Doop represents (and abstracts away) objects by using their allocation point in the program.
Example.test/new Cat/1 refers to the second (zero-based indexing) Cat object allocated inside method Example.test().
As expected, the
parent field of the second Cat object may point to the third Cat object.
Our first query is to ask for VarPointTo entries of variables declared in Example.morePlay().
$ bloxbatch -db last-analysis -query \ '_(?var, ?heap) <- VarPointsTo(?var, ?heap), Var:DeclaringMethod(?var, "<Example: void morePlay(Cat)>").' Example.morePlay/@this, Example.main/new Example/0 Example.morePlay/r0, Example.main/new Example/0 Example.morePlay/r3, Example.test/new Cat/1 Example.morePlay/r4, Example.test/new Cat/1 Example.morePlay/r1, Example.test/new Cat/1 Example.morePlay/@param0, Example.test/new Cat/1 Example.morePlay/r2, Example.test/new Cat/2 Example.morePlay/r3, Example.test/new Cat/2 Example.morePlay/r4, Example.test/new Cat/2
The string provided to the
-query flag can be a set of left and right arrow Datalog rules. Newly created predicates have to start with
_ since they will only exist for the duration of the query evaluation. Refmode values can be used directly, and the engine will automatically substitute them with their internal IDs. E.g., the following part
Var:DeclaringMethod(?var, "<Example: void morePlay(Cat)>")
is equivalent to
Var:DeclaringMethod(?var, ?method), MethodSignature:Value(?method:"<Example: void morePlay(Cat)>")
Note here that Doop analyzes Java bytecode. Input facts are generated using Soot, which transforms Java bytecode to Jimple, a language based on three address code. As a result new temporary variables are introduced and also original variable names might be lost (they can be retained through specific flags in javac and Soot).
A more advanced query can be found in query2.logic. Essentially, we compute a transitive closure on the CallGraphEdge relation. The logic used in a query can be as complicated as in any "normal" Datalog program.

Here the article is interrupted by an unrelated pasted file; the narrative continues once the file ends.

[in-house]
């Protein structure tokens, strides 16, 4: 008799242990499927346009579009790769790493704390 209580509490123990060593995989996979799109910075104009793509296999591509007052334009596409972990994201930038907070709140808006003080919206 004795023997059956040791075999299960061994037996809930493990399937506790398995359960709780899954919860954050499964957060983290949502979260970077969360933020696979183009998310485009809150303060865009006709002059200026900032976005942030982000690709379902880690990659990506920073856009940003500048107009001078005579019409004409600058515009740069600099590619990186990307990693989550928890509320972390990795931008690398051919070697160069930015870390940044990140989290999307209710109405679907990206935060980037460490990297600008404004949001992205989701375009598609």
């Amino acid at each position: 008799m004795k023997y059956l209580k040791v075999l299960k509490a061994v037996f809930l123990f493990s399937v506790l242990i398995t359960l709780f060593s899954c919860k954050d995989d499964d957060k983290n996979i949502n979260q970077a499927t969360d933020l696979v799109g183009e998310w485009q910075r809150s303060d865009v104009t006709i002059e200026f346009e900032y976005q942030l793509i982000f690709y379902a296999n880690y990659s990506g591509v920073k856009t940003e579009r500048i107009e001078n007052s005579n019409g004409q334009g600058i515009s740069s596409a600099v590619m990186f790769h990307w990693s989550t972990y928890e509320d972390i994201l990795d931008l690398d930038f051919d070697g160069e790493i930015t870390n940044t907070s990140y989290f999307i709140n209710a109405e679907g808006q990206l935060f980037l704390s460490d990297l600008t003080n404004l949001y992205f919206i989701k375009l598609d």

$ bloxbatch -db last-analysis -query -file ../examples/query2.logic <Example: void main(java.lang.String)>, <Example: void test(int)> <Example: void test(int)>, <Example: void morePlay(Cat)> <Example: void main(java.lang.String)>, <Example: void morePlay(Cat)> <Example: void test(int)>, <Cat: void setParent(Cat)> <Example: void main(java.lang.String)>, <Cat: void setParent(Cat)> <Example: void test(int)>, <Cat: Cat getParent()> <Example: void morePlay(Cat)>, <Cat: Cat getParent()> <Example: void main(java.lang.String)>, <Cat: Cat getParent()> <Example: void test(int)>, <Cat: void play()> <Example: void morePlay(Cat)>, <Cat: void play()> <Animal: Animal playWith(Animal)>, <Cat: void play()> <Example: void main(java.lang.String)>, <Cat: void play()> <Example: void test(int)>, <Dog: void play()> <Example: void main(java.lang.String)>, <Dog: void play()> <Example: void test(int)>, <Animal: Animal playWith(Animal)> <Example: void morePlay(Cat)>, <Animal: Animal playWith(Animal)> <Example: void main(java.lang.String)>, <Animal: Animal playWith(Animal)
Instruction:Method[?invocation] = ?fromMethod found in the previous query uses a special form of predicate known as functional predicate. Those are similar to normal ones, but they act like a map. Values found between the square brackets are mapped to only on value on the right.
Doop + DaCapo Benchmarks
We frequently analyze various programs from the DaCapo Benchmarks suite using a variety of advanced analyses. E.g., let's analyze the
antlr benchmark using a 2 type-sensitive analysis.
./doop -a 2-type-sensitive+heap -j benchmarks/dacapo-2006/antlr.jar benchmarks/dacapo-2006/antlr-deps.jar --jre 1.7 --dacapo
Towards the end of execution, Doop will report a set of metrics gathered from the analyzed program. Those metrics are computed through the use of various queries on the resulting database. Those are found under
For example, one metric is the computation of casts that potentially may fail. It joins input facts as well as facts computed during execution to infer casts where the related variable may point to an object that is incompatible with the type of the cast.
_Stats:Simple:PotentiallyFailingCast(?type, ?from, ?to) <- _Stats:Simple:ReachableCast(_, ?type, ?to, ?from), Stats:Simple:InsensVarPointsTo(?heap, ?from), HeapAllocation:Type[?heap] = ?heaptype, ! AssignCompatible(?type, ?heaptype).
The use of
_ as a predicate parameter denotes that we don't care for a specific value. It represent a parameter that is not bound.
The above query can be found isolated in query3.logic.
$ bloxbatch -db last-analysis -query -file ../examples/query3.logic
Datalog supports the use of aggregation functions. One such function is count. E.g., if we would like to compute the total number of VarPointsTo entries we would use the following.
$ bloxbatch -db last-analysis -query \ '_ = ?n <- agg<<?n = count()>> VarPointsTo(_, _, _, _).' 4569312